According to Chinese legend, the first cup of tea was brewed about five thousand years ago by Shen Nong, the Divine Cultivator. Also revered as the inventor of agriculture and herbal medicine, he is one of the three mythical early sovereigns of China. One day, he was boiling water outdoors when leaves of the tea plant blew into the water. He tasted the brew and found it delightful.
A Buddhist legend explains the origin of tea much differently. The monk Dharuma who brought Zen Buddhism to China in A.D. 520, was given a cave-temple outside Nanjing, where he practiced meditation. One day, he found his eyelids drooping. So that this would not happen again, he sliced them off and threw them away. A tea plant grew up where they fell, and he realized that its leaves could be used to brew a drink to help him stay awake. Zen monks still honor Dharuma by drinking tea in front of his statue.
Recently, however, historians have found evidence of the much earlier use of tea. Fourteen hundred years ago, King Wen is said to have taxed the tribal leaders in and around present-day Sichuan by requiring them to pay him in tea. Whatever the truth of the matter, until about five thousand years ago, tea was always made with fresh leaves. After that time, people began to dry and process the leaves.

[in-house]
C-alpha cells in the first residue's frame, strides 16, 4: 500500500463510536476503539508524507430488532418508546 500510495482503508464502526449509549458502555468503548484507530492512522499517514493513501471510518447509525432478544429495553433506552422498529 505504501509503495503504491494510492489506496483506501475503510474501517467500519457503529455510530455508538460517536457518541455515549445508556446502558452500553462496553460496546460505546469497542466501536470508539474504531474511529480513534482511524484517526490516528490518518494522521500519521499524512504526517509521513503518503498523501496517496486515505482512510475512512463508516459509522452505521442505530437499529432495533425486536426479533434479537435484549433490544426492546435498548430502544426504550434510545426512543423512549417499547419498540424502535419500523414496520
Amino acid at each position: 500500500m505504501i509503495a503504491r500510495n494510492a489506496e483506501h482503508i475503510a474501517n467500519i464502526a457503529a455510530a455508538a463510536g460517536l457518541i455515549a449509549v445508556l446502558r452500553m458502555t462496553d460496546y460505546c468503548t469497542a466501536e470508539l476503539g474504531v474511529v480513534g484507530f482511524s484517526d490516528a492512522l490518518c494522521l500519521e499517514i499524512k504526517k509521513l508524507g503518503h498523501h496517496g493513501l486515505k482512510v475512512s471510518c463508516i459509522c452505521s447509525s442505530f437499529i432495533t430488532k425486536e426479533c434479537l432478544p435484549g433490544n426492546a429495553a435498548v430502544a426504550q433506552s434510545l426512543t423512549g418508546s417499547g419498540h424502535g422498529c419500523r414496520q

Tea became known in Europe in the 1600s, as British merchant ships made their way to the Orient. Its value as a good-tasting stimulant made it immediately popular and a brisk trade developed. Tea helped to precipitate at least one war (the American Revolution began with the Boston Tea Party), has served as currency, and helped to build the British Empire. Americans have done their fair share too, though. In addition to refusing to pay a tea tax, they invented iced tea (first served at the St. Louis World's Fair in 1904) and the tea bag (first used in 1908 in New York City by Thomas Sullivan).